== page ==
Baptist Sleep Medicine Physician Discusses Sleep Disorders and How to Get a More Restful Sleep
Sleep is crucial for our maintaining our overall health – and unfortunately, its importance is often overlooked. Almost 40 million people in the United States alone suffer from sleep disorders, while 20 million more experience irregular sleep issues. Knowing how to recognize – and remedy – sleep issues can improve your overall quality of life. We spoke to Dr. Robert Schriner, medical director at the Baptist Sleep Disorders Center, to find out more about sleep disorders.
What are some of the most common sleep disorders?
The specialty of Sleep Medicine evaluates and treats a variety of sleep disorders, including:
- Circadian rhythm disorders, which represent an “lifestyle out of sync with your internal clock”.
- Parasomnias like sleepwalking, nightmares, or night terrors.
- Insomnia is experienced by over 50% of Americans intermittently and up to 10% on a regular basis. Patients may report difficulty falling asleep, frequent awakenings, or waking too early accompanied by waking unrefreshed.
- Obstructive sleep apnea (OSA) is characterized by loud snoring and repeatedly stopping breathing or gasping episodes. Sleep apnea is most common in middle-aged and overweight men.
- Periodic limb movement disorder (PLMD) or restless legs syndrome (RLS) causes a jerking of the legs during sleep, which cause frequent brief arousals and a poor quality of sleep.
- Narcolepsy is a condition where irresistible “sleep attacks” can occur at any time. Laughter and strong emotions such as anger may bring on a sudden loss of muscle control called “cataplexy.” Patients may also describe episodes of vivid dream imagery.
What steps can someone take to identify whether they are dealing with a sleep disorder?
If you are experiencing a nighttime sleep problem or feel inappropriately sleepy during the day, first review lifestyle tips that can help promote better sleep. If your sleep problems persist for longer than a week and are bothersome, or if sleepiness interferes with the way you function during the day, a doctor’s help may be needed.
To get the most out of your doctor’s visit, you will find that it is often helpful to keep a diary of your sleep habits or use information from a personal health device such as a Fitbit for at least a week. This can help identify just how much sleep variability you have and what you may be doing to interfere with it. Your doctor can use this information and a basic examination with blood tests to determine whether there are any underlying medical or social conditions that are contributing to your sleep problem. Depending on the initial medical evaluation, your doctor may recommend further studies at a Sleep Disorders Center.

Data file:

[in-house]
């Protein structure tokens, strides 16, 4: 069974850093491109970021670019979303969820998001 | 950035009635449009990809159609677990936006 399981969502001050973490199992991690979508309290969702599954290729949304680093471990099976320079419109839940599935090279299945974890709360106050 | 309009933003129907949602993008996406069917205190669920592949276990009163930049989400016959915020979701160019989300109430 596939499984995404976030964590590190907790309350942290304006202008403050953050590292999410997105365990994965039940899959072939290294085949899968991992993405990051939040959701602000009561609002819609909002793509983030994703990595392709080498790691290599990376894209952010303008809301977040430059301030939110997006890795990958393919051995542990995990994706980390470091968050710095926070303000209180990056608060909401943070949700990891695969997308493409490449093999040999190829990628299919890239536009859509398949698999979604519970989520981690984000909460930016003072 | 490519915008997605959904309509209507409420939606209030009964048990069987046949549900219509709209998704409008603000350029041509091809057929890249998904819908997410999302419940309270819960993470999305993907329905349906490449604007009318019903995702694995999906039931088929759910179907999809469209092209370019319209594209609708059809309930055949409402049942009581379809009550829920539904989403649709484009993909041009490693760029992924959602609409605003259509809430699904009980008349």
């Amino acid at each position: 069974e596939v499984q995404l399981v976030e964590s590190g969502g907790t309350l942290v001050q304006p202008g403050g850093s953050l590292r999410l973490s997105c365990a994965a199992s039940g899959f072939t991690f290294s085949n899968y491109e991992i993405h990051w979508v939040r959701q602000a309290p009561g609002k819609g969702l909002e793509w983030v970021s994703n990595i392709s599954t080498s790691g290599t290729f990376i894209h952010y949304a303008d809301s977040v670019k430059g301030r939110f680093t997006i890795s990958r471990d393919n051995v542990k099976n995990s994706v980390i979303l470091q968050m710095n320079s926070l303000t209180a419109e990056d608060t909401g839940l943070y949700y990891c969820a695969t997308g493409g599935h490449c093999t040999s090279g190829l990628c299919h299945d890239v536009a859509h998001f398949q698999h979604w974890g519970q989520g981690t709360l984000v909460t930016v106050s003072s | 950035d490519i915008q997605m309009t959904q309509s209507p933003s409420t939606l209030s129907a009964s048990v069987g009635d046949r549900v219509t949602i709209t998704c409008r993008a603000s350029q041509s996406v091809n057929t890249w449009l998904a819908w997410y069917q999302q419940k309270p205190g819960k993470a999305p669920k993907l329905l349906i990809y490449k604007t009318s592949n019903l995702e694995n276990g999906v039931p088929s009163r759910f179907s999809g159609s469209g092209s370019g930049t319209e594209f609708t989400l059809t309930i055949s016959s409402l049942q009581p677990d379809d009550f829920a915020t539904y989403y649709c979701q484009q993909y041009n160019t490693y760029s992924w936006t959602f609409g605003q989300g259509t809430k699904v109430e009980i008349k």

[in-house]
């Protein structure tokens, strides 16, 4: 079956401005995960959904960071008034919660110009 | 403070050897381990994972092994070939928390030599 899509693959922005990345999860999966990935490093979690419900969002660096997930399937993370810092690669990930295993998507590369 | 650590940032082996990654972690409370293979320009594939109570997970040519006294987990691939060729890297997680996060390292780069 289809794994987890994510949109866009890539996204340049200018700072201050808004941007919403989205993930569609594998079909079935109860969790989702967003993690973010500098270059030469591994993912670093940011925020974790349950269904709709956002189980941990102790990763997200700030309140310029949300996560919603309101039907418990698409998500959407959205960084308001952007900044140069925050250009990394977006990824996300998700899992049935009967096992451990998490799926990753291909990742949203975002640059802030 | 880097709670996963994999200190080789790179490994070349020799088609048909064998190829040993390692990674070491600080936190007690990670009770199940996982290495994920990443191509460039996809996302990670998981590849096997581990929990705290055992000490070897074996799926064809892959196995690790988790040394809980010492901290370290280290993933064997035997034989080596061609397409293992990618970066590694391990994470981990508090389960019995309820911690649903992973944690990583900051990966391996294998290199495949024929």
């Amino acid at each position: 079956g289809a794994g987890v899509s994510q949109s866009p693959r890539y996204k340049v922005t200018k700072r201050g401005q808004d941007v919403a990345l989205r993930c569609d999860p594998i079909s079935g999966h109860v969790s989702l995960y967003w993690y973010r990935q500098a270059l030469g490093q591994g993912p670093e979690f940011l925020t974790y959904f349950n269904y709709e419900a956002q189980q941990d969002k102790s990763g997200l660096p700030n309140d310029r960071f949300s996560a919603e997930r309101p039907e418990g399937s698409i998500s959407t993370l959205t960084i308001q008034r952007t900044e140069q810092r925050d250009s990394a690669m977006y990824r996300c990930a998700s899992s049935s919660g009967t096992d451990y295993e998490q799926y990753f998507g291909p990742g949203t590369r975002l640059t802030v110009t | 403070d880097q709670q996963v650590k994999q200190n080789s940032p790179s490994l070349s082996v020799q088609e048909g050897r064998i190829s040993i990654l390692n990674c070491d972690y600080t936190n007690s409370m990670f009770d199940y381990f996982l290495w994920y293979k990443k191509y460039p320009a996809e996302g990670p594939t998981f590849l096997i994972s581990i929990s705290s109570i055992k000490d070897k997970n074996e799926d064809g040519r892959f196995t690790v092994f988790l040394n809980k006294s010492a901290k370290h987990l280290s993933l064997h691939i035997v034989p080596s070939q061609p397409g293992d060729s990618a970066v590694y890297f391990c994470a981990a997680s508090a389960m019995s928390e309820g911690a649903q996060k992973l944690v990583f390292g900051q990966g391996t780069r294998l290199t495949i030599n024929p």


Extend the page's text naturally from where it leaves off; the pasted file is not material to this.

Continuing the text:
What are some of the biggest mistakes people make that can cause them to develop poor sleeping habits in general?
Not adhering to good sleep promoting behaviors, like:
- Stick to a schedule, and do not sleep late on weekends. Go to bed and get up at about the same time every day.
- Get enough daylight. You should try to spend at least 30 minutes outside in natural sunlight, preferably in the first 3 hours of the morning.
- Exercise every day. If you are trying to sleep better, the best time to exercise is in the afternoon.
- Avoid daytime napping. If needed, limit daytime sleep to a 20-minute power nap before 3 pm.
- Avoid post-lunch caffeine and nighttime nicotine. Do not drink alcohol near bedtime.
- Do not eat or drink a lot before bedtime.
- Wind down before bedtime. Avoid working, studying, watching action or scary movies or shows, or reading exciting books as you begin to prepare for bedtime.
- The bedroom should be quiet, dark, and comfortable. Silence promotes better sleep. Turn off the radio and TV. Use earplugs, a fan, or some other source of constant, soothing, background noise to mask sounds that you cannot control, such as a busy street, trains, airplanes or even a snoring partner.
- Leave the bedroom when unable to sleep. After about 15 – 20 minutes of sleeplessness, you should leave the bedroom and engage in a quiet activity (usually light reading) elsewhere. Return to bed when – and only when – you are sleepy.
- Do not rely on sleeping pills (if possible). Check with your doctor before using any sleeping aids. Make sure the pills will not interact with other medications or with an existing medical condition. Use the lowest dosage and never mix alcohol and sleeping pills.
What distinctive services does Baptist offer the Mid-South that can help people who are struggling to get a good night’s rest?
Baptist Memorial Health Care offers multiple Sleep Disorders Centers directed by physicians board-certified in Sleep Medicine capable of evaluating the spectrum of sleep issues. These are located in Collierville, TN; Southaven, MS; Jonesboro, AR; Columbus, MS; and Oxford, MS.
If you think you may be suffering from a sleep disorder, make an appointment with one of our Sleep Medicine specialists or sign up to participate in our upcoming sleep study.